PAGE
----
Working with our partners at ACME whistles, we have been shining a spotlight on inspiring people within the world of rugby.
One such person is Bedfordshire based Graeme Bloom, who has been paving the way for people with physical disabilities within rugby since his diagnosis of MND in November last year.
Since beginning on his quest to become a rugby referee, Graeme has worked closely with RFU referees to get experience and open discussions about the support people with physical disabilities need in order to get involved.
Motor Neurone Disease is a condition that affects the brain and nerves, causing muscular weakness that gets worse over time.
Despite his diagnosis, 38-year-old Graeme is determined to chase his dream of becoming a rugby referee completing the Take Up the Whistle course run by the London Society of Rugby Football Union Referees.
“Being given the MND diagnosis last year made me want to challenge myself,” Bloom told RUCK.
“As I push myself to achieve my dreams, I want to both inspire others and help make rugby more accessible to everyone.
“While sport in general is making great strides towards diversity and inclusivity, I feel there are still some stumbling blocks when it comes to how physical disability is represented within Rugby Union.”
Graeme has taken inspiration from retired Leeds Rhino scrum half, Rob Burrow MBE, who was diagnosed with MND in 2019. He wants to help educate people about the condition, which approximately 5000 adults are living with in the UK.
Graeme also has Asperger’s which can cause him to suffer with anxiety and depression, but he has found solace in the rugby community.
“I’ve been an official at a number of games this season, performing pre-match stud checks, taking charge of the coin toss and blowing the whistle at the start of both halves of the game,” he added.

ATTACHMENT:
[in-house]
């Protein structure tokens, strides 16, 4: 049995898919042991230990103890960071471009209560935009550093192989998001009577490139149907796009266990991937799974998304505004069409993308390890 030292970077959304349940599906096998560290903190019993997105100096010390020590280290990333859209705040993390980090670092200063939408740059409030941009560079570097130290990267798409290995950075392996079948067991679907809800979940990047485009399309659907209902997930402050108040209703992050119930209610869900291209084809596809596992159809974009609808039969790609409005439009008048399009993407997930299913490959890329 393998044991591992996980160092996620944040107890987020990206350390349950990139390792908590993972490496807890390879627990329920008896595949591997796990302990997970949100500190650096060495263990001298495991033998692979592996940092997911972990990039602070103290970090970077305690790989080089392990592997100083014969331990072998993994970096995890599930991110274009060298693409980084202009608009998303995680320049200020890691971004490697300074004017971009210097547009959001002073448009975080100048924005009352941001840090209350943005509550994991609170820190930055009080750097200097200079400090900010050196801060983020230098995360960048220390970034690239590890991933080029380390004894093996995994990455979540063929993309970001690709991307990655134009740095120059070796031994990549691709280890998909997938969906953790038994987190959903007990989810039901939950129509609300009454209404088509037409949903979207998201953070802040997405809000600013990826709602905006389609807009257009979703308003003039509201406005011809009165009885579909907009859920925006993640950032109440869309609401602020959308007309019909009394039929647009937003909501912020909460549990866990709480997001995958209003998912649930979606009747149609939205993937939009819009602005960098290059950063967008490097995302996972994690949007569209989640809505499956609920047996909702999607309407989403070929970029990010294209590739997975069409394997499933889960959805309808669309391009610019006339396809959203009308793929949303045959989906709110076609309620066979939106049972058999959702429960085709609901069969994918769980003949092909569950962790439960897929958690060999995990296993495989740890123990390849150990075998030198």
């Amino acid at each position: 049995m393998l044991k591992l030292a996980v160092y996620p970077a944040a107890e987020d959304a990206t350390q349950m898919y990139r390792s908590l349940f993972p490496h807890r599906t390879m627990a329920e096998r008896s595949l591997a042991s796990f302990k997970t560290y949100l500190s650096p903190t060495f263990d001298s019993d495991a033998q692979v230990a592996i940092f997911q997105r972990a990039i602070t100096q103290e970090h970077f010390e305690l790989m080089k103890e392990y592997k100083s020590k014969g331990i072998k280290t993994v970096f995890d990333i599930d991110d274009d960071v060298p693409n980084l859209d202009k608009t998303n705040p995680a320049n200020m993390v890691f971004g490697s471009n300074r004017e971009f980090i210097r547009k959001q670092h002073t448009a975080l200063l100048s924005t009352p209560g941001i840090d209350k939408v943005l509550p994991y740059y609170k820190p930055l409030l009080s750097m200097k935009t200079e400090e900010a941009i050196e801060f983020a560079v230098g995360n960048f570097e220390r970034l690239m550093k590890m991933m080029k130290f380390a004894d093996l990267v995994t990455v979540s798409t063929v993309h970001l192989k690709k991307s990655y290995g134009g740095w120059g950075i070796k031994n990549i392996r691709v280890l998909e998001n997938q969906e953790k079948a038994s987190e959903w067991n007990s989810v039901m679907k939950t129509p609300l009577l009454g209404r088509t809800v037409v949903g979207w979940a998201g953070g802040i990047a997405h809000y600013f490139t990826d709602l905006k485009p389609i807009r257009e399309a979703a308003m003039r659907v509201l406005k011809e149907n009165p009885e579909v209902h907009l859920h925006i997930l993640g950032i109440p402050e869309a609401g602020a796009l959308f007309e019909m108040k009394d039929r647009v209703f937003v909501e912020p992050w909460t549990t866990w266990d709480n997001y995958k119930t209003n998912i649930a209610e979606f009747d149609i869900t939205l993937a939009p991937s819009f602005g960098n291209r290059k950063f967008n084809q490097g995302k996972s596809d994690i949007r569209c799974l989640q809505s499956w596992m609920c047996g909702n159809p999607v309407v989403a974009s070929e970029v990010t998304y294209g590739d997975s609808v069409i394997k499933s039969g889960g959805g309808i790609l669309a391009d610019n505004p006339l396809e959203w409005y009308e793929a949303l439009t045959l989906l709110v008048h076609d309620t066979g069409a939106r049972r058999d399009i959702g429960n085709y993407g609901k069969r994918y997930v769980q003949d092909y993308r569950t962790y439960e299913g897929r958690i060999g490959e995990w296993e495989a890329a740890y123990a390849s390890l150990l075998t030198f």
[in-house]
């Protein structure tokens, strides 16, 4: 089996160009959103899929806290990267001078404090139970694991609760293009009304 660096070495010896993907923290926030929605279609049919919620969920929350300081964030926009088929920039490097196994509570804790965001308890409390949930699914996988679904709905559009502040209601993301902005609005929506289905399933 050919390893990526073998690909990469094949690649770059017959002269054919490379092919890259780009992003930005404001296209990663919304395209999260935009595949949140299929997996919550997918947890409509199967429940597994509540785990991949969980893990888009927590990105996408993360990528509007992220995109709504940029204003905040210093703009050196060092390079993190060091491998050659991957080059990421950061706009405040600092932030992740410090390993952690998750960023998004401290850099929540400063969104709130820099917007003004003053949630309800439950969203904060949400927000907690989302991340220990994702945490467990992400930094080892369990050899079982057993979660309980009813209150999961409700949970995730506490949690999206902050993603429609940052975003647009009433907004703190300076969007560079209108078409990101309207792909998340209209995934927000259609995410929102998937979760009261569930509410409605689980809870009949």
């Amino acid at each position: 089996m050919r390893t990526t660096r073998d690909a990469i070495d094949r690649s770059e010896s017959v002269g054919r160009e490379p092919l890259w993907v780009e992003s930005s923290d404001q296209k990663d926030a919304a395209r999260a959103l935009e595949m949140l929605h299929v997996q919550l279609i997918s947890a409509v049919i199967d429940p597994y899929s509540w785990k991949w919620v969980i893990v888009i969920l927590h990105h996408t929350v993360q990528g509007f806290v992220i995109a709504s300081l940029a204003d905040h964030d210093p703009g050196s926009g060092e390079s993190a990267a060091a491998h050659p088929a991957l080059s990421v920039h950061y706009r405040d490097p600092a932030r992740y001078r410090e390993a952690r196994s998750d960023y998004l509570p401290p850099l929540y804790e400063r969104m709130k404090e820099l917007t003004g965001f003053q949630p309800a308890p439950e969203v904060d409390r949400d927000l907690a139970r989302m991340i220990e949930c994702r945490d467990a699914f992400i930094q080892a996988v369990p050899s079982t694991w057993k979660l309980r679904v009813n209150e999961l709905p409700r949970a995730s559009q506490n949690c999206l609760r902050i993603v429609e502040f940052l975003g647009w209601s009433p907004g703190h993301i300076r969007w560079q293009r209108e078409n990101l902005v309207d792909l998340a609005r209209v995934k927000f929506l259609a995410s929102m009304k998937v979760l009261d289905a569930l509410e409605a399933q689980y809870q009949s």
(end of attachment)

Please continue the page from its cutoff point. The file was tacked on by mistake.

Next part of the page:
“The support I’ve received from some of the referees has been great. I have quite a selection of whistles now, including an ACME Thunderer, and I’ve also had some kit donated to me too.
“Another issue for me is that a lot of club facilities are not disabled-friendly.
“More money needs to be invested in club houses so that wheelchair users, and other disabled people, can get more involved in the sport.
“Sadly, people see someone in a wheelchair and make assumptions about their lack of ability when they should be considering what we can do.
“I want to be the driving force for change within rugby, making it a truly accessible sport.
“Seeing Nathan Mattick become the UK’s first powerchair referee for football really filled me with hope. I want to inspire other disabled people to also reach their full potential.”
Through his efforts, Graeme caught the attention of Oxfordshire Society of Rugby Football’s vice president, Rob Cross, who connected with Graeme on Instagram and struck up a friendship.
“When I heard how passionate Graeme was about refereeing, I invited him to a game at Banbury rugby club to support me,” Cross said.
“Graeme had a headset and mic so he could listen to me throughout the game and get some more insight into the role of a ref.
“Rugby is a real community sport, and the support Graeme has received from various clubs has been great.
“He’s really determined to fly the flag for people with disabilities within rugby, particularly the refereeing side of things, and people are starting to take notice.
“As a sporting community we need to start living by World Rugby’s diversity and inclusion policy mantra of ‘see it, be it, play it’, representing disabled people in much the same way as we represent people from the LGBTQ community, women and people of colour.”
The team at RUCK and ACME Whistles will be following Graeme on his journey and wish him all the luck as he continues to develop his skills and experience with the hope of fully getting behind the whistle as the UK’s first fully qualified disabled rugby referee.
For more information about ACME Whistles, visit www.acmewhistles.co.uk